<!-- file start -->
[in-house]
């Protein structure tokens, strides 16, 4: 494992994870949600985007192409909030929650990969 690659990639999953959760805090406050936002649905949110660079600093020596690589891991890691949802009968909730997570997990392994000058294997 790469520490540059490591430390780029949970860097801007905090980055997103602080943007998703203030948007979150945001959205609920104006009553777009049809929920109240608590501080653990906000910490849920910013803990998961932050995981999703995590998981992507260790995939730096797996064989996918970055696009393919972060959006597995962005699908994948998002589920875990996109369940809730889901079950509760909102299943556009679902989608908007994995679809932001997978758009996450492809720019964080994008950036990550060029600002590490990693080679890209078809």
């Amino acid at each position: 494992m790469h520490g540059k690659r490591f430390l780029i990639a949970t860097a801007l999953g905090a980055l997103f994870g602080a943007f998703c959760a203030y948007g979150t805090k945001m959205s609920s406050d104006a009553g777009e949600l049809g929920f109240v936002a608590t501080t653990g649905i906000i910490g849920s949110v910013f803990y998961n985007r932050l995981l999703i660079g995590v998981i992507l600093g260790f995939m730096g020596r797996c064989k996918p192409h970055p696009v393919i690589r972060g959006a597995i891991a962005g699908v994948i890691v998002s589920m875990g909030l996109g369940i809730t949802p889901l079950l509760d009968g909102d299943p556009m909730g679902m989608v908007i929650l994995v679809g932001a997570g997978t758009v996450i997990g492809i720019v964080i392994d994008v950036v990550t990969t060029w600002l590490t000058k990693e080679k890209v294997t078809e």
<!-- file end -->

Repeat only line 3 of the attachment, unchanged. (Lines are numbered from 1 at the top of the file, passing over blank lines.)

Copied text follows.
């Amino acid at each position: 494992m790469h520490g540059k690659r490591f430390l780029i990639a949970t860097a801007l999953g905090a980055l997103f994870g602080a943007f998703c959760a203030y948007g979150t805090k945001m959205s609920s406050d104006a009553g777009e949600l049809g929920f109240v936002a608590t501080t653990g649905i906000i910490g849920s949110v910013f803990y998961n985007r932050l995981l999703i660079g995590v998981i992507l600093g260790f995939m730096g020596r797996c064989k996918p192409h970055p696009v393919i690589r972060g959006a597995i891991a962005g699908v994948i890691v998002s589920m875990g909030l996109g369940i809730t949802p889901l079950l509760d009968g909102d299943p556009m909730g679902m989608v908007i929650l994995v679809g932001a997570g997978t758009v996450i997990g492809i720019v964080i392994d994008v950036v990550t990969t060029w600002l590490t000058k990693e080679k890209v294997t078809e």